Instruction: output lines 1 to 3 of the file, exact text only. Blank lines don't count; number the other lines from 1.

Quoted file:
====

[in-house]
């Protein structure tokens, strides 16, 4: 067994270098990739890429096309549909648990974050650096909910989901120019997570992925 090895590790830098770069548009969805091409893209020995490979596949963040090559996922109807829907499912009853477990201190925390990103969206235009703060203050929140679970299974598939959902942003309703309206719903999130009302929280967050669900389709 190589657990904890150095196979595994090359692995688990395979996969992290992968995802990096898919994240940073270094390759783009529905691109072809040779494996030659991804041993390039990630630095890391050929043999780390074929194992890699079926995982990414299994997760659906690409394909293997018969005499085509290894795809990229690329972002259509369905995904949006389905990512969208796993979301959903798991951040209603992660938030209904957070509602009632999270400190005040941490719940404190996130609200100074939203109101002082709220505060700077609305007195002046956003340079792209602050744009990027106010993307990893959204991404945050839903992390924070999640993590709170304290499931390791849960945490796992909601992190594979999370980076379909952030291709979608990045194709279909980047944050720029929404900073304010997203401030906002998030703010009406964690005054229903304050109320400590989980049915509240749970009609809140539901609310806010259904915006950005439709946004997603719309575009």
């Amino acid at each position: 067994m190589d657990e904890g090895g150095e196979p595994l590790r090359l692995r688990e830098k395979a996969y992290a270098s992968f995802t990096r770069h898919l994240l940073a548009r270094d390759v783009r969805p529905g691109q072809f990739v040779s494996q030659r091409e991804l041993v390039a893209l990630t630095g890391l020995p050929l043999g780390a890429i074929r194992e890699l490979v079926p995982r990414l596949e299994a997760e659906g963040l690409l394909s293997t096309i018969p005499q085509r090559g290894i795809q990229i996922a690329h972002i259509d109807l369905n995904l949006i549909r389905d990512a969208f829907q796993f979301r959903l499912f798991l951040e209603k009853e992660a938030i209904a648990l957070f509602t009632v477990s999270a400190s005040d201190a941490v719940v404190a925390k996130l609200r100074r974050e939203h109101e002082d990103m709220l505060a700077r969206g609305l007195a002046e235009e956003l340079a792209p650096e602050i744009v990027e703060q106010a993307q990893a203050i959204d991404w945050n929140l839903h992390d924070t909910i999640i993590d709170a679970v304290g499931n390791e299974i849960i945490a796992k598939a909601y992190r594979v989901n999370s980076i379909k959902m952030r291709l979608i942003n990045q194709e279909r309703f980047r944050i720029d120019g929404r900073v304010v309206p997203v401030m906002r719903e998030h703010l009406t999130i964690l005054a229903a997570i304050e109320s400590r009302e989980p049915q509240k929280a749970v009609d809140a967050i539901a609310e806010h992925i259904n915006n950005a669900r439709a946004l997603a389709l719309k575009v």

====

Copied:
[in-house]
């Protein structure tokens, strides 16, 4: 067994270098990739890429096309549909648990974050650096909910989901120019997570992925 090895590790830098770069548009969805091409893209020995490979596949963040090559996922109807829907499912009853477990201190925390990103969206235009703060203050929140679970299974598939959902942003309703309206719903999130009302929280967050669900389709 190589657990904890150095196979595994090359692995688990395979996969992290992968995802990096898919994240940073270094390759783009529905691109072809040779494996030659991804041993390039990630630095890391050929043999780390074929194992890699079926995982990414299994997760659906690409394909293997018969005499085509290894795809990229690329972002259509369905995904949006389905990512969208796993979301959903798991951040209603992660938030209904957070509602009632999270400190005040941490719940404190996130609200100074939203109101002082709220505060700077609305007195002046956003340079792209602050744009990027106010993307990893959204991404945050839903992390924070999640993590709170304290499931390791849960945490796992909601992190594979999370980076379909952030291709979608990045194709279909980047944050720029929404900073304010997203401030906002998030703010009406964690005054229903304050109320400590989980049915509240749970009609809140539901609310806010259904915006950005439709946004997603719309575009």
């Amino acid at each position: 067994m190589d657990e904890g090895g150095e196979p595994l590790r090359l692995r688990e830098k395979a996969y992290a270098s992968f995802t990096r770069h898919l994240l940073a548009r270094d390759v783009r969805p529905g691109q072809f990739v040779s494996q030659r091409e991804l041993v390039a893209l990630t630095g890391l020995p050929l043999g780390a890429i074929r194992e890699l490979v079926p995982r990414l596949e299994a997760e659906g963040l690409l394909s293997t096309i018969p005499q085509r090559g290894i795809q990229i996922a690329h972002i259509d109807l369905n995904l949006i549909r389905d990512a969208f829907q796993f979301r959903l499912f798991l951040e209603k009853e992660a938030i209904a648990l957070f509602t009632v477990s999270a400190s005040d201190a941490v719940v404190a925390k996130l609200r100074r974050e939203h109101e002082d990103m709220l505060a700077r969206g609305l007195a002046e235009e956003l340079a792209p650096e602050i744009v990027e703060q106010a993307q990893a203050i959204d991404w945050n929140l839903h992390d924070t909910i999640i993590d709170a679970v304290g499931n390791e299974i849960i945490a796992k598939a909601y992190r594979v989901n999370s980076i379909k959902m952030r291709l979608i942003n990045q194709e279909r309703f980047r944050i720029d120019g929404r900073v304010v309206p997203v401030m906002r719903e998030h703010l009406t999130i964690l005054a229903a997570i304050e109320s400590r009302e989980p049915q509240k929280a749970v009609d809140a967050i539901a609310e806010h992925i259904n915006n950005a669900r439709a946004l997603a389709l719309k575009v």